Look at what is currently available. Musicals by the bucketful: seventeen currently advertised. of which several have run for more than five years. Many are “technology musicals", in which character and story play second fiddle to large production effects: the helicopter arrival in Miss Saigon; the barricade scene in Les Miserables; the central ten minutes in Phantom of the Opera.

Musicals like this vividly reflect the way in which in capitalist society people are often less important than machines. They also reek with sentiment; inducing feelings spuriously and synthetically, and trivialising human emotions. I remember seeing Les Miserables over then years ago— long before its transfer the to the West End. Having read Victor Hugo’s book and knowing a little about the history of the time I was appalled. And the pseudo-operatic score—all pretence and little substance— added to my sense of woe. Yet all around me were going wild, claiming a definitive masterpiece. It was unnerving. Later I reflected that Chou Chin Chow was greeted in similar fashion nearly a century ago.

What of musicals which engage the heart and mind, that—to use a cliché—illuminate the human condition? I remember a story about the agricultural working class, The Hired Man (book by Melvyn Bragg, music by Howard Goodall) several years ago, and one about the Spanish Civil War which I caught on tour. For the rest it’s compilation musicals (Buddy, Jolson, Roy Orbison, etc.), turgid synthetic confections (like Oliver), and shows by the ubiquitous Andrew Lloyd Webber. If Phantom doesn't please try Starlight Express, Cats or Sunset Boulevard or, my particular nominee. Aspects of Love. This last-named ought properly to be called Aspects of Self-Gratification. In it Webber demonstrates without a touch of satire, irony or self- awareness, the way in which contemporary society has transformed a powerful, generous, often selfless emotion, into a chilling counterfeit of "I’m all right” self-interest.

I would argue that much of the commercial theatre reflects, usually superficially and uncritically, the world in which we live. In doing so it reinforces the messages of the other media. It offers not so much a window on the world as a self-referencing picture of all that is usual, normal (sic) and acceptable in society. From most of the commercial theatre the message is clear: this is the world as it is. The implication is also clear: this is the world as it has to be.

In contrast much that is available in the subsidised theatre questions and challenges. There are currently twelve shows in repertory at the National and the Barbican. At least four of these shows—A Patriot for Me, Skylight, Volpone and The Machine Wreckers—are enthralling, entertaining and edifying. All are worth visiting. I have mentioned several in recent months. In them experience and comment provide the dry tinder for revolutionary feelings and insights. They have few parallels in the West End.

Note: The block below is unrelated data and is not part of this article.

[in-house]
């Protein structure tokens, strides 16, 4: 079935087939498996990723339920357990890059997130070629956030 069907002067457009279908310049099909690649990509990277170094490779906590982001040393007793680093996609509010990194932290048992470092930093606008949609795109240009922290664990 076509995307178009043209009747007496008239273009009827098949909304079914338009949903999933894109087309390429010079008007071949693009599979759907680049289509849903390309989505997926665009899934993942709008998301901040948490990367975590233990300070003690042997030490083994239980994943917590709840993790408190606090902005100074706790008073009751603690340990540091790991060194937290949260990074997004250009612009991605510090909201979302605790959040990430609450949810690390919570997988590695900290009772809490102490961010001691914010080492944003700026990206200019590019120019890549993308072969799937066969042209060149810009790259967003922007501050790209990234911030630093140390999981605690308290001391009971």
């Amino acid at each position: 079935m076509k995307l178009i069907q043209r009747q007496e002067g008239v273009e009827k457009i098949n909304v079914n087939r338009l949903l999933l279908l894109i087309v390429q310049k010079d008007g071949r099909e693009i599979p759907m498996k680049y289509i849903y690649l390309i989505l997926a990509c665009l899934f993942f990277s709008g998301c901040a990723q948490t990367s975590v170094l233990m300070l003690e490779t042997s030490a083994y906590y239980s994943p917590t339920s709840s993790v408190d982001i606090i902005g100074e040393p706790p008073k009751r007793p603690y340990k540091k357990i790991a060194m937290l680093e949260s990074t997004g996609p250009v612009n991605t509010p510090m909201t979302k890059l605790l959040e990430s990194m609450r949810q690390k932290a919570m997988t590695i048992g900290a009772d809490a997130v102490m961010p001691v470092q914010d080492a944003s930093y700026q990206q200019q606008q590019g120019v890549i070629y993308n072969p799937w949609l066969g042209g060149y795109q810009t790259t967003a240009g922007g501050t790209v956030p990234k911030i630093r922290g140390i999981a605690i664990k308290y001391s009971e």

Michael Gill

Sunday, May 6, 2018

Blame Game (2018)

Book Review from the April 2018 issue of the Socialist Standard

'Poverty Safari: Understanding the Anger of Britain’s Underclass'. By Darren McGarvey. (Luath Press. £7.99)

McGarvey was brought up in the Pollok area of Glasgow. His mother (who had been raped when young) drank heavily, was violent and ran up a massive drug debt, so he had a dysfunctional home life. One consequence was that he felt a deep sense of grievance against anyone he considered well-off and he blamed the ‘middle class’ (the capitalists don’t feature here at all). 

A large part of his book attacks the ‘poverty industry’, where people make a good living from dealing with problems; not solving everything but leaving some sort of ‘legacy’, with enough problems still remaining for the industry to continue growing. Outside organisations that address poverty encourage dependency rather then self-sufficiency, and if you are poor it is best not to offend such organisations and those who work for them. In Scotland, ‘the poverty industry is dominated by a left-leaning, liberal, middle class’. In contrast, the poor, McGarvey says, need to become ‘more active, engaged and resilient’. Identity politics has supposedly replaced class issues, but again is just another means for the socially mobile (which often is equivalent in these pages to middle class) to dominate public discussion. But, considering how unclear his own views on class are, this is not very convincing.

It is odd that he emphasises the importance of taking personal responsibility and not just blaming others while at the same time writing eloquently on the lifelong consequences of childhood poverty and the crucial role played by emotional stress in influencing people’s health and social mobility. Many of those who end up in prison have experienced violence or other forms of abuse while children. Child abuse itself is driven by social deprivation.

As may have been gathered by now, McGarvey’s own views are not at all well explained. He sees Socialism in completely anodyne terms, as ‘about providing a decent quality of life for everyone in society’. He is now the father of a young son and as such is frightened by the thought of a revolution: but he does not say why, or what such a revolution would involve. Moreover, there is nothing at all here on what the underlying causes of poverty might be. So, if his book has an overall message, it is left very unclear.